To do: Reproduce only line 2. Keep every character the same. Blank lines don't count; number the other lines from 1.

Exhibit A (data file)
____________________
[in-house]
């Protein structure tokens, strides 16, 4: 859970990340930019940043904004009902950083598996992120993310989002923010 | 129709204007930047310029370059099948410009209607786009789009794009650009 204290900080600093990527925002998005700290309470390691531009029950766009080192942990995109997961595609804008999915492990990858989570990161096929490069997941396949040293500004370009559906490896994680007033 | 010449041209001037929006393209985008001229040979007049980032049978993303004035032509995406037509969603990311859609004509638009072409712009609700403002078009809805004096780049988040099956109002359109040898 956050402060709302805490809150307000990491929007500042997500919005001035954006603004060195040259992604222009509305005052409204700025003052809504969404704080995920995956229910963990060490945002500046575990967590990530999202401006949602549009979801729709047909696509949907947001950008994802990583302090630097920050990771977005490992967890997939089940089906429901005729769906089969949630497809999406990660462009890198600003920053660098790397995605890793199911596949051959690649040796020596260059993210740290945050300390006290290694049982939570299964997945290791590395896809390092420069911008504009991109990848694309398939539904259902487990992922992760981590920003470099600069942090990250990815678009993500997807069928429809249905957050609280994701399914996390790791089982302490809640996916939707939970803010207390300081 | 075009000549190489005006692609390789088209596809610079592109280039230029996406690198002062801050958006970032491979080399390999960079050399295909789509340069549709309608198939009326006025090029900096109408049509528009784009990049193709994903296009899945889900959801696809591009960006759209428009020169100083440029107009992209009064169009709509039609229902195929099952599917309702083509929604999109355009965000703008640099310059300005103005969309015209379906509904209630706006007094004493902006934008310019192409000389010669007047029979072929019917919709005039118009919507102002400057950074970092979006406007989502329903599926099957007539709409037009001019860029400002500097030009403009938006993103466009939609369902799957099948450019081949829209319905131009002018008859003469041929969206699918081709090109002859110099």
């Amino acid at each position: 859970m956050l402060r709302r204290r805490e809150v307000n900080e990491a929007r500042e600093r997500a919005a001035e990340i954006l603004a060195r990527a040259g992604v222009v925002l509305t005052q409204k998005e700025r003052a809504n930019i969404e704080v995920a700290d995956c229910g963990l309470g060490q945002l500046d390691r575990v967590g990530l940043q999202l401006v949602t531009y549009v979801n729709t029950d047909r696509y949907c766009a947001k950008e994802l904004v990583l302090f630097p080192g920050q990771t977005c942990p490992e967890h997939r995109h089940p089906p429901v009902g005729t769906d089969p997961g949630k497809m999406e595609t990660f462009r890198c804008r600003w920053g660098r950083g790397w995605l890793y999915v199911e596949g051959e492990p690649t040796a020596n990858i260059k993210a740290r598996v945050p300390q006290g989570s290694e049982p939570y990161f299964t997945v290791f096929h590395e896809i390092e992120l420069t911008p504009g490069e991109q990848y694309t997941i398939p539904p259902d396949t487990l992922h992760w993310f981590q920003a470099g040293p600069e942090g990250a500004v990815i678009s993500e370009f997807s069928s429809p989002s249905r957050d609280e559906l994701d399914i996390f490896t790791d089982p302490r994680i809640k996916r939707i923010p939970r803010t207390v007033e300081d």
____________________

């Protein structure tokens, strides 16, 4: 859970990340930019940043904004009902950083598996992120993310989002923010 | 129709204007930047310029370059099948410009209607786009789009794009650009 204290900080600093990527925002998005700290309470390691531009029950766009080192942990995109997961595609804008999915492990990858989570990161096929490069997941396949040293500004370009559906490896994680007033 | 010449041209001037929006393209985008001229040979007049980032049978993303004035032509995406037509969603990311859609004509638009072409712009609700403002078009809805004096780049988040099956109002359109040898 956050402060709302805490809150307000990491929007500042997500919005001035954006603004060195040259992604222009509305005052409204700025003052809504969404704080995920995956229910963990060490945002500046575990967590990530999202401006949602549009979801729709047909696509949907947001950008994802990583302090630097920050990771977005490992967890997939089940089906429901005729769906089969949630497809999406990660462009890198600003920053660098790397995605890793199911596949051959690649040796020596260059993210740290945050300390006290290694049982939570299964997945290791590395896809390092420069911008504009991109990848694309398939539904259902487990992922992760981590920003470099600069942090990250990815678009993500997807069928429809249905957050609280994701399914996390790791089982302490809640996916939707939970803010207390300081 | 075009000549190489005006692609390789088209596809610079592109280039230029996406690198002062801050958006970032491979080399390999960079050399295909789509340069549709309608198939009326006025090029900096109408049509528009784009990049193709994903296009899945889900959801696809591009960006759209428009020169100083440029107009992209009064169009709509039609229902195929099952599917309702083509929604999109355009965000703008640099310059300005103005969309015209379906509904209630706006007094004493902006934008310019192409000389010669007047029979072929019917919709005039118009919507102002400057950074970092979006406007989502329903599926099957007539709409037009001019860029400002500097030009403009938006993103466009939609369902799957099948450019081949829209319905131009002018008859003469041929969206699918081709090109002859110099």